Doing most of my daily work in ROOT v5 I used to compile all macros that were doing something more than reading several histograms from a file and drawing them. It was on one hand due to performance reasons (some macros heavy on loops, fstream io, fitting, working with many objects seemed to really work 100x faster when compiled), on the other (and mainly) due to C++ - some codes were simply too complicated for CINT to interpret. This had unfortunately a side effect - when I was starting several executions of the same macro with different arguments at the same time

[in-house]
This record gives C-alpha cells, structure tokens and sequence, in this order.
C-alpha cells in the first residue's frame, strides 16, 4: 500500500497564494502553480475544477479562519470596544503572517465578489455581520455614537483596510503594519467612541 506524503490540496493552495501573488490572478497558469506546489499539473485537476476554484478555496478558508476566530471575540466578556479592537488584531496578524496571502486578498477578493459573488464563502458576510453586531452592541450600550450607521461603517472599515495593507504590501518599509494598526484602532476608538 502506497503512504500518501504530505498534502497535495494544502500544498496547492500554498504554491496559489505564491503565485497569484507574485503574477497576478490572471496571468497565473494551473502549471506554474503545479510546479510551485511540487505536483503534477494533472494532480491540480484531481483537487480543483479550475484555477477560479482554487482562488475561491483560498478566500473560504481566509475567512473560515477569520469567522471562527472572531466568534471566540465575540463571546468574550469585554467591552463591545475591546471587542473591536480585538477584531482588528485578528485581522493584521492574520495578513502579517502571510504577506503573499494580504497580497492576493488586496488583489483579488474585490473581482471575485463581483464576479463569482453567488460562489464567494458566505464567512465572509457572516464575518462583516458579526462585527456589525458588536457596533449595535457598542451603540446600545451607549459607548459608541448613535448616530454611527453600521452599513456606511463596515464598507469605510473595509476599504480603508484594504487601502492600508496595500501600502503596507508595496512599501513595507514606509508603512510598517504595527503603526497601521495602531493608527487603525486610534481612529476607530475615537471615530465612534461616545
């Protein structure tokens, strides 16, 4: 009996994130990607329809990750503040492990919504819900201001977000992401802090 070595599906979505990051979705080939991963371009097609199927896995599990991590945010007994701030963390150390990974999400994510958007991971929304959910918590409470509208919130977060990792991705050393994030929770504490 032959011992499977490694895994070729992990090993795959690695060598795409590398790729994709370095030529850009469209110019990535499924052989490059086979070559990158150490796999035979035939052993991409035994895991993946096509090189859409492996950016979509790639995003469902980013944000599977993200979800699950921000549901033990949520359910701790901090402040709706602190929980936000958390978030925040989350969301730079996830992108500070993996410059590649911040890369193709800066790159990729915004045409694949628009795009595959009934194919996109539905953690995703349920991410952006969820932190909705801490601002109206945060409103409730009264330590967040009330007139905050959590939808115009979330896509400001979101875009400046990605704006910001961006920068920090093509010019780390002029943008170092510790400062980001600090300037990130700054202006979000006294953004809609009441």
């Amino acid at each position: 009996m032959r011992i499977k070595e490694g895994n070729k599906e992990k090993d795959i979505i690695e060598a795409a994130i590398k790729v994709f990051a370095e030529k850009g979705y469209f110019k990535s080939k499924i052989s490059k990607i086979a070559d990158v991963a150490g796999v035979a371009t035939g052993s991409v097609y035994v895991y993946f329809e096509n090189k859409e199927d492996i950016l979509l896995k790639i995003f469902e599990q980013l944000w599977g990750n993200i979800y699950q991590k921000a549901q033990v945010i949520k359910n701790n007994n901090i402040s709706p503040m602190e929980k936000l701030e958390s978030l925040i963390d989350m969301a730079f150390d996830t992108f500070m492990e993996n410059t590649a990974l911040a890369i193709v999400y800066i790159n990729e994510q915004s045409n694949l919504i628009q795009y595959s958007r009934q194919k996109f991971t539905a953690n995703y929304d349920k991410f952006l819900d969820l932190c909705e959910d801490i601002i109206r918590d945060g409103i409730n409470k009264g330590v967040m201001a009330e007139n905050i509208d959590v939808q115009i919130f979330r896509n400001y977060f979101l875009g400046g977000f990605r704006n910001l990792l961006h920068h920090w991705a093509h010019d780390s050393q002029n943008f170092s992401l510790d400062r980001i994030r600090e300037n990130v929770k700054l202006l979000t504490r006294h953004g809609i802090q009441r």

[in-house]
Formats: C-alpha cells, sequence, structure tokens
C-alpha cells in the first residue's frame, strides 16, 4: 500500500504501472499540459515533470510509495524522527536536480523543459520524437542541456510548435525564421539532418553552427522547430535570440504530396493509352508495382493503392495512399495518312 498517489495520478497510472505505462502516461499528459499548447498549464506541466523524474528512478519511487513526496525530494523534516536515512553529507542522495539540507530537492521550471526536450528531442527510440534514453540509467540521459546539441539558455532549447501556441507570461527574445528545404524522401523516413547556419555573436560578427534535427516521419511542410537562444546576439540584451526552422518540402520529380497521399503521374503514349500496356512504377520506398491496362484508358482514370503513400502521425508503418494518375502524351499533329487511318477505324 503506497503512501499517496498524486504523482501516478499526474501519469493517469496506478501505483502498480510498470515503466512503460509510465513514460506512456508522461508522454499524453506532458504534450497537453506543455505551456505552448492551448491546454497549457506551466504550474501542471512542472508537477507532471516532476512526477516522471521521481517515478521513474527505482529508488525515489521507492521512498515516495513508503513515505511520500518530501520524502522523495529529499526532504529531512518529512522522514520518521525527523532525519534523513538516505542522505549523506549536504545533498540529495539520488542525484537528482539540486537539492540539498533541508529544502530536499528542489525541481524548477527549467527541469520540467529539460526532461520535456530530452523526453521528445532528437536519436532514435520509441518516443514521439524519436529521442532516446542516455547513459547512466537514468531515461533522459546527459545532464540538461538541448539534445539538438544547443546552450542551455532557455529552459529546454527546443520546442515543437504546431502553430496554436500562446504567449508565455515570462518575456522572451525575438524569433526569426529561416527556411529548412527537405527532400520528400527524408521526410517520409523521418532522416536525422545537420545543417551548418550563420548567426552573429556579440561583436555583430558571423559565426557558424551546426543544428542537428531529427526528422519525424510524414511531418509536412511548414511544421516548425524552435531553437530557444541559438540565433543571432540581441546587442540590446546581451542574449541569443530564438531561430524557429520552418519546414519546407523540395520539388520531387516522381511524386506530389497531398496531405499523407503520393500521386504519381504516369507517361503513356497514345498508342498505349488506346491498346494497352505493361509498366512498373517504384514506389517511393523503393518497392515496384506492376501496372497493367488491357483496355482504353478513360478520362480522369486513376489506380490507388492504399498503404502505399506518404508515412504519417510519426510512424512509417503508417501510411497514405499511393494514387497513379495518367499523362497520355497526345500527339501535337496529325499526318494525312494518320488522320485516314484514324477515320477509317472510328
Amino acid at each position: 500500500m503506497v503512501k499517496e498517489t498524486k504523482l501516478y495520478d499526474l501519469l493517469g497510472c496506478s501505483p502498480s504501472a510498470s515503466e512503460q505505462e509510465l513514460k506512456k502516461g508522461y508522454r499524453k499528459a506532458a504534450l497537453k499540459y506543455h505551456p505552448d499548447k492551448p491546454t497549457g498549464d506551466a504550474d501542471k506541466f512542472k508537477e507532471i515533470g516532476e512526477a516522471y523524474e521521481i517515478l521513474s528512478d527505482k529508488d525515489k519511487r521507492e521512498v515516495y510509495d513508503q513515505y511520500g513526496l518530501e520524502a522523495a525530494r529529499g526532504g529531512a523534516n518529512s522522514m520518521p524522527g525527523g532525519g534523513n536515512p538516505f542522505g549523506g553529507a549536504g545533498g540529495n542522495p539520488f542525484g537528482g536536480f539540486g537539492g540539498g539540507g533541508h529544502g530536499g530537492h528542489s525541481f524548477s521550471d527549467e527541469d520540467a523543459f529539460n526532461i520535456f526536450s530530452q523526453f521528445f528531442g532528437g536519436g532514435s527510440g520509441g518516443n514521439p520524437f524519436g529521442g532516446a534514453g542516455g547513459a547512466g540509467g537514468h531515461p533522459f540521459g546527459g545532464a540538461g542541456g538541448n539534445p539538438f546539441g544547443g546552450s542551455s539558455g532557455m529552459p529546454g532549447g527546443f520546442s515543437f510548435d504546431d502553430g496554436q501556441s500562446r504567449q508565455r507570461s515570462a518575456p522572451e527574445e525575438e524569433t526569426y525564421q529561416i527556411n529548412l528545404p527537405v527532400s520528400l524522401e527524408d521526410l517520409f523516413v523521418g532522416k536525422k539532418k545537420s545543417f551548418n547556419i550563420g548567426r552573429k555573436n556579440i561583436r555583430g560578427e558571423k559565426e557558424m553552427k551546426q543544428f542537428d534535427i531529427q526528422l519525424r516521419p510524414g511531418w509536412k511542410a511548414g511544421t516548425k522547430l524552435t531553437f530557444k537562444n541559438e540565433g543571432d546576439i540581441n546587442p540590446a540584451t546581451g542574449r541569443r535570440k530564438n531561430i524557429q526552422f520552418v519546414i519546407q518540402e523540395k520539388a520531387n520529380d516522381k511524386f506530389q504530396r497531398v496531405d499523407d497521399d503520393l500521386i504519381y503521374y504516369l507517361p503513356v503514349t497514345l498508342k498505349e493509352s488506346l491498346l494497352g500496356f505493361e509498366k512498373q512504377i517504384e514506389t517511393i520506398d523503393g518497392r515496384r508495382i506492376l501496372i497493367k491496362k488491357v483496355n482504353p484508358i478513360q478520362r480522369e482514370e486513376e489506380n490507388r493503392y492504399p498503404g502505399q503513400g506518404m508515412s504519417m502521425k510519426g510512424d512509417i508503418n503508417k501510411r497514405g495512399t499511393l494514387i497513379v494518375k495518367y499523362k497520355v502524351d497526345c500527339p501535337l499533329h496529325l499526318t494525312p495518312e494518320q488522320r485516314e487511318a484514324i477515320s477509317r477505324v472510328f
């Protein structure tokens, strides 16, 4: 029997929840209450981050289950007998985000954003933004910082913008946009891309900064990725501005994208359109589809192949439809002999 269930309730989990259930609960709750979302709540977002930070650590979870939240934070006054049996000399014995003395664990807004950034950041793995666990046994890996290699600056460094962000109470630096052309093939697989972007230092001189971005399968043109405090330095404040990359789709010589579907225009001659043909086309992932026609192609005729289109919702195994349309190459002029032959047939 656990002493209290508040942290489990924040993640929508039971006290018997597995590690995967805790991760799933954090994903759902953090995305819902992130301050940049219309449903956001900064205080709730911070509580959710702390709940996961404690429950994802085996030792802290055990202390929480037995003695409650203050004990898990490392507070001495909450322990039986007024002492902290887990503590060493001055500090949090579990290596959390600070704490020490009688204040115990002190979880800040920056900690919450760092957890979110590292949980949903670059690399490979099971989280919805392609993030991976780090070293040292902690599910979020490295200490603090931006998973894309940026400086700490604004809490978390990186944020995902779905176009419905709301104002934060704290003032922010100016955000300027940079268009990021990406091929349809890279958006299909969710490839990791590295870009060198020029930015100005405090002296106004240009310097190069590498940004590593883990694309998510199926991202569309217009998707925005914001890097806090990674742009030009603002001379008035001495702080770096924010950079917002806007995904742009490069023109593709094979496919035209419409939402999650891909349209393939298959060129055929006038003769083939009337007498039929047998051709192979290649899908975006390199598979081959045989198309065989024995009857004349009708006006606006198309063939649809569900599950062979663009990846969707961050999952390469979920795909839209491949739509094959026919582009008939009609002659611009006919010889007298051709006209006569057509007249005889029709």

for i in 1 2 3 4 ; do root -b -l -q 'macro.C+("'$i'")' >& log.$i.txt & done
I would get crashes presumably because of the library being rewritten by 4 processes at the same time or maybe because ROOT was unable to decide if it needs to recompile or not.
However now with Cling in ROOT v6 it looks like that it is capable of interpreting all the macros I checked and I see no performance improvements (it might be that I didn’t hit a case of a macro which would be interpreted by CINT, but which would require ACLiC only for performance reasons). It just adds few seconds of overhead for compilation.
So at the end I started to wonder if it actually makes sense to compile macros when using Cling in ROOT v6 and if so, in what cases (apart from the obvious one when interpreter would fail to parse the macro)? The https://root.cern.ch/compiling-macros page seems to be still mainly about CINT in ROOT v5.